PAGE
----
At first I was relieved to see that I wasn’t the only one.  Another girl and I arrived breathless at the boarding gate.  They even gave us hope as they re-opened security.  Then I was not so relieved when this girl started giving security a hard time, blaming them for getting it wrong, which made them to decide to shut both of us down.  The girl started crying, “But it’s an EMERGENCY!”


A very dramatic scene. Quite disappointing.

I thought this gal and I could then at least join forces to figure out what our next step would be, but my delinquent companion was clearly traumatized and couldn’t get over the fact that this was actually happening to her.  She ran ahead of me into the crowd yelling to no one in particular, “How could they do that? How could they do that?!” I’m curious to see if she’ll rejoin me on the next flight Toronto and, if so, what state of mind she’ll be in.

Rebooking a missed flight is a lesson in humility.  I now know not to expect sympathy from anyone along the road to finding a way home.  Each KLM agent made sure to tell me that I had committed an almost unpardonable sin.  Did I know that I had kept other passengers waiting?  Did I know I had created endless work for them?  Did I know how much of an inconvenience this was?  Did I know that I had personally offended them, their children and their children’s children? Like beating myself up and waiting for another 8 hours wasn’t penance enough.  I nodded meekly not wanting to provoke further wrath and paid $600 to get myself a seat on the next flight out of here (for which I will be 4 hours early at the boarding gate so as not to miss it) in Economy PLUS.  Oh, the perks!

The idea of Economy PLUS makes me laugh.  Mostly because there was a very intoxicated Texan at the Ghana airport last night, trying to impress the ladies by telling us he had a seat in Economy PLUS.  Don’t worry, we didn’t fall for it.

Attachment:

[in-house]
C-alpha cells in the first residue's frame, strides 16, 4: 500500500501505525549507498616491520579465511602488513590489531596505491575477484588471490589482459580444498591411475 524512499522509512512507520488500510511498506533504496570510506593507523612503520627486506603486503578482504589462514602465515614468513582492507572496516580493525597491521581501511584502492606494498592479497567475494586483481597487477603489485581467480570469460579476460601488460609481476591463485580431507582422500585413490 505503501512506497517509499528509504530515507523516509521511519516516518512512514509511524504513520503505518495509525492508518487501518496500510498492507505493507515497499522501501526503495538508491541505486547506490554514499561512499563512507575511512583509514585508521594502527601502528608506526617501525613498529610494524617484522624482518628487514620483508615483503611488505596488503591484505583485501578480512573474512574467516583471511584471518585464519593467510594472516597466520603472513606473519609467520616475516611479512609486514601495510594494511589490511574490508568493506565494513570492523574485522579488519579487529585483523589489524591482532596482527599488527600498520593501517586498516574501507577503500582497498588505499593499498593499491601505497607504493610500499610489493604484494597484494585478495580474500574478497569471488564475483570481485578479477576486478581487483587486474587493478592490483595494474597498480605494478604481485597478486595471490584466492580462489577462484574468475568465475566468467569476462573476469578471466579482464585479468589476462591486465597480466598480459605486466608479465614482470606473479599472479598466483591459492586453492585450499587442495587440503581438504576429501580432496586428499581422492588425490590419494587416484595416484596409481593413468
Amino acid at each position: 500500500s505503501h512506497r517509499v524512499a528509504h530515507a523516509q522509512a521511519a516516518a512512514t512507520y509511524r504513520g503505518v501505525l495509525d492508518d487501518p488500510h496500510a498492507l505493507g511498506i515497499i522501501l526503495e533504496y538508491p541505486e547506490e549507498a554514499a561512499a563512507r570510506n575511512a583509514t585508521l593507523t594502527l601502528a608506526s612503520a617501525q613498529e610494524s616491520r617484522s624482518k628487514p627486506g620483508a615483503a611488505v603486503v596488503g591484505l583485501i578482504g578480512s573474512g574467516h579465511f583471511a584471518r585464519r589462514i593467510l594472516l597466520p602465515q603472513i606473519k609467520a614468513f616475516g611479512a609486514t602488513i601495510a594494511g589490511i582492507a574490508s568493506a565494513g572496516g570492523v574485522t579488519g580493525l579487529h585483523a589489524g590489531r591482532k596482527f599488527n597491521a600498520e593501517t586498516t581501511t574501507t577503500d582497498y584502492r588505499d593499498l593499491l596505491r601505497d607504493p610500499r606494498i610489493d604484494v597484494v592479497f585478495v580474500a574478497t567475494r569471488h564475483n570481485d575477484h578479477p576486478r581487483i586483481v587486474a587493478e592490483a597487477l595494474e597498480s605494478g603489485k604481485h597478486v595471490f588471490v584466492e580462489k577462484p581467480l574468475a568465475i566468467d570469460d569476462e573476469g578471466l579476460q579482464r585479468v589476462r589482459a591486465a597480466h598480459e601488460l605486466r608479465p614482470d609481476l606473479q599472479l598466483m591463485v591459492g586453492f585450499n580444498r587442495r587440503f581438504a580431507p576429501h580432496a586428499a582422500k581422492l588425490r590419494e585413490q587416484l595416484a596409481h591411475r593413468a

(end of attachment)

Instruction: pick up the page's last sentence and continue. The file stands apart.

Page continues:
This missing a flight thing is that last in a series of unfortunate events that started happening yesterday, at the end of a brilliant trip to Ghana with the new owners of Big Village.  At around lunch time, Leisha, Karen and I were smiling and sighing, thinking about getting ready to leave.  We wanted to go and we wanted to stay.  It had been a great time meeting the Big Village partners, seeing new and exciting things and laughing a heckuvalot together.  But we all missed our friends, family and life in Canada too.  Plus, we were tired out from pushing it hard the whole 10 days.  We decided to cheers the trip with my Coke and their malt drinks and do some last minute souvenir shopping.

But yesterday afternoon didn’t co-operate. The city seemed to be on edge and we saw and experienced all kinds of difficult scenes.  Without going into detail, the world around us wasn’t on its best behaviour, with crazy traffic, pushy vendors, and aggressive behaviour at every turn.  Or was it because we were so tired that we were no longer interested, patient, or accepting?   We might have taken one picture yesterday, as opposed to the kajillion we took earlier in the week, simply because we lacked the energy.  One of us would ask the other to take a picture of a scene out the window we were noticing through half-opened eyes. The other would say it’s too far away – referring to the camera. In her lap.